When Hannah Evans was faced with redundancy after having her second child, she grasped the opportunity to set up Piccalilly – now a successful children’s clothing company based in Settle.

Piccalilly Skipton mentoring

Hannah Evans of Piccalilly

  What prompted you to start up Piccalilly?

I was made redundant just after having my second child and started thinking about setting up my own business. The market for organic cotton clothing was in its infancy at the time (2006). I researched the sector and realised that the safest and fastest growing market for organic cotton was for babywear. I was surprised at the lack of design and colour within the organic cotton clothing sector and decided that there was a huge gap which needed to be filled.

  What is your business background?

My background was in film making – I trained as a producer and studied at the Royal College of Art. When I left London to move back to the Yorkshire Dales, I started work at an import company which involved travelling around India and Indonesia and overseeing product marketing. I have been able to apply all that experience to Piccalilly.

   What has the journey been like for you since starting the business?

Setting up and growing Piccalilly has been – and remains – an exciting and ever-changing journey. It’s important to know when change needs to happen, what it should be and to embrace it. To grow any business, you have to be driven and motivated but also patient.

   What would your advice be to other business owners?

Have a clear business plan which you update every few years and never be afraid of making mistakes – being fearful of failure can hold you back. Try things out which might not work – sometimes things which aren’t successful take you in another direction. I’ve never been afraid of having a go.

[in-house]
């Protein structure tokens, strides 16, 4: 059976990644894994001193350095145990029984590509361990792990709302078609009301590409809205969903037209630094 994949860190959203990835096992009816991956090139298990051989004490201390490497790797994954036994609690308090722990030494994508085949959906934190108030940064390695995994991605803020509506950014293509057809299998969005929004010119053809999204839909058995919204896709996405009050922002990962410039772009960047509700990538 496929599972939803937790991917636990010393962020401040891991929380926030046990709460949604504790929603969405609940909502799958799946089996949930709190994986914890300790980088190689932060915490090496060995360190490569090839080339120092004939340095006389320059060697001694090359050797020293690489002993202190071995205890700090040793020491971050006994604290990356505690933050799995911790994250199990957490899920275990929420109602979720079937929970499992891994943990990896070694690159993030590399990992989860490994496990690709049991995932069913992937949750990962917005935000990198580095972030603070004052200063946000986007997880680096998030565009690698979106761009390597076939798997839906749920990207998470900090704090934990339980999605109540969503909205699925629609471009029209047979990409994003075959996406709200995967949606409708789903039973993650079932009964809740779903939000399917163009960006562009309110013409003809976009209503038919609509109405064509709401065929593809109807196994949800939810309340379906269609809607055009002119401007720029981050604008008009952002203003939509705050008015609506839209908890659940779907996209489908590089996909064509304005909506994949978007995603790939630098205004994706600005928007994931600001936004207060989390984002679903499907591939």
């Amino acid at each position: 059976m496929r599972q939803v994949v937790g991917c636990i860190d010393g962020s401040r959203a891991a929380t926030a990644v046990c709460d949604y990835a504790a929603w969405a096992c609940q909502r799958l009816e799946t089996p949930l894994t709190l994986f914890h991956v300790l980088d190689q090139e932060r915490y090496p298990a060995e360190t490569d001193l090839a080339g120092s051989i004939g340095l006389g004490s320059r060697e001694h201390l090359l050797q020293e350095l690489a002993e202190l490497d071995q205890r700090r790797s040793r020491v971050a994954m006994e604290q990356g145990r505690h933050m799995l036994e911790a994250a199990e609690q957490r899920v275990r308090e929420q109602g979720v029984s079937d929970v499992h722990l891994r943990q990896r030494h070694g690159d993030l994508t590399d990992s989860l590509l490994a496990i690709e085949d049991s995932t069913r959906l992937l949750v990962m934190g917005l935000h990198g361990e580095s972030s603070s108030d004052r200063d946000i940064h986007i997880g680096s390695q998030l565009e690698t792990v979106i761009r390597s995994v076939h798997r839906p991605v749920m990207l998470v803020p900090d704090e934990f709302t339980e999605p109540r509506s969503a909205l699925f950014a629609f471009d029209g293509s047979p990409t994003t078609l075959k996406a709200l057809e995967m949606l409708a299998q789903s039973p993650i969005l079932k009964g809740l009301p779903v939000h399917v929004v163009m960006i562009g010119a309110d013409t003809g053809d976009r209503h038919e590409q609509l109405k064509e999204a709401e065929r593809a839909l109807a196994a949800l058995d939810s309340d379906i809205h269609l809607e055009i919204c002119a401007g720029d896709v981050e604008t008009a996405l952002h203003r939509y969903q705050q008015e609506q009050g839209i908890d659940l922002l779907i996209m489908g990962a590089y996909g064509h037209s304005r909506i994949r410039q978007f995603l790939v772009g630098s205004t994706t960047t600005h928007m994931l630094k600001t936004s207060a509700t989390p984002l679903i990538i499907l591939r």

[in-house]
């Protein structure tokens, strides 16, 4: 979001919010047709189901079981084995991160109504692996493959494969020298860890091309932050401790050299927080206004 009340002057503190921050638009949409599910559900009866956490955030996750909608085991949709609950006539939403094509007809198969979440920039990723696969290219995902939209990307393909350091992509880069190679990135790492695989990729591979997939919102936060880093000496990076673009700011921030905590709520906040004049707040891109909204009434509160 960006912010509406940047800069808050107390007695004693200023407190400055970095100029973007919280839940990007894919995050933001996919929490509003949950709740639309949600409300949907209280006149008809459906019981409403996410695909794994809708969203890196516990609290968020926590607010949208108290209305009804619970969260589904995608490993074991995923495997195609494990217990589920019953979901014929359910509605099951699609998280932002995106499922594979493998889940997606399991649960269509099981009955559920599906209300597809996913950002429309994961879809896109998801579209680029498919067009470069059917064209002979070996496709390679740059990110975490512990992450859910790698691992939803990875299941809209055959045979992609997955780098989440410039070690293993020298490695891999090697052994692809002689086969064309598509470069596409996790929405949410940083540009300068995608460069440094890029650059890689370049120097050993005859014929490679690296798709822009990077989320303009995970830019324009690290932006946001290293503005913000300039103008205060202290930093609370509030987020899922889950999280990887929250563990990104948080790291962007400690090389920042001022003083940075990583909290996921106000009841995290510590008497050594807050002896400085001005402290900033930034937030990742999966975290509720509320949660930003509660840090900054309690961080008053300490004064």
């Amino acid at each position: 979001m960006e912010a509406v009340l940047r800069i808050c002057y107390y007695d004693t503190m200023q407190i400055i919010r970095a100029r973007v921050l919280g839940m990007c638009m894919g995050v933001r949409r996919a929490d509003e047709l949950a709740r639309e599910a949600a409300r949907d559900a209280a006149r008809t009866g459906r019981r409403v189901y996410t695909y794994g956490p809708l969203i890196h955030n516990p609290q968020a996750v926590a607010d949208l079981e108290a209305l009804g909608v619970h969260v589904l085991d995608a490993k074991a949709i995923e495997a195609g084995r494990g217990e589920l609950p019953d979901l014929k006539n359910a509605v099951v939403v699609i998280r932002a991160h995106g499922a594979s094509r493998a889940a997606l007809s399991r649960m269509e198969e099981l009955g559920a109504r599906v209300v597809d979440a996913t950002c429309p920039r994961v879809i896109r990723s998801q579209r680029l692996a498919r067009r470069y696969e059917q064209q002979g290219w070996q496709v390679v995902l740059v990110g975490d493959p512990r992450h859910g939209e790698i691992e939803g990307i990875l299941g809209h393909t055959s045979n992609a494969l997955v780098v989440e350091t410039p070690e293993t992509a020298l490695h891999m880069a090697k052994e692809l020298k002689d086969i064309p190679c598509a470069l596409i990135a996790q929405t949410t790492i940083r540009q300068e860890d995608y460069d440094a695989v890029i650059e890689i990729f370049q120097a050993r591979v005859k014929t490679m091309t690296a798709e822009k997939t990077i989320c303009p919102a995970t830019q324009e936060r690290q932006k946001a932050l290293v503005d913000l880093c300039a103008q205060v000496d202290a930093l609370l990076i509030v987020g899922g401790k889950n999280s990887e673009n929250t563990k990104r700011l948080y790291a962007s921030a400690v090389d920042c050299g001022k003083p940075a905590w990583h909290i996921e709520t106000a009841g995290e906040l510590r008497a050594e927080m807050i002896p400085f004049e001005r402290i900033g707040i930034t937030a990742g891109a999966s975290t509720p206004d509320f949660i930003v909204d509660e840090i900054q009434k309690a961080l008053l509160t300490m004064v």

What do you enjoy most about Piccalilly?

My favourite thing has been watching sales growing an average of 40% year on year since we launched – it reaffirms that we are doing things right. It’s also been a pleasure to take on new people and see the business start to take on a life of its own. The hardest lesson I’ve learnt is that some things are out of your control. Enabling others within your business is an important part of growing.

   What made you apply for a mentor through SREG and how has having a mentor helped?

Building your own business can be lonely and I’ve always believed in getting as much advice as possible. It’s not necessarily about taking on board all the opinions you are given, it’s more about listening to other people’s perspectives and experiences and deciding what will work for you. When I learnt about SREG, I was keen to have a mentor to talk through some challenges and opportunities and I was lucky enough to be partnered with Alan Halsall, Chairman of Silver Cross. Alan helped me to understand the importance of cash flow and stock management – an area I found the least interesting but now realise is the lifeline of the business. I’ve always gravitated to the more design-led aspects of the business and buried my head in the sand a little with the financial and accounting aspects. Now I pay much more attention to cash and budgeting as Alan has made me understand the importance of being disciplined in these areas.

   How does having a mentor work in reality?

To start with I met Alan every three months and we worked on the business plan and financial accounting. We now meet less often but Alan is always keen to hear how things are going and is a very useful source of inspiration and contacts.

Follow the link to visit their website https://www.piccalilly.co.uk

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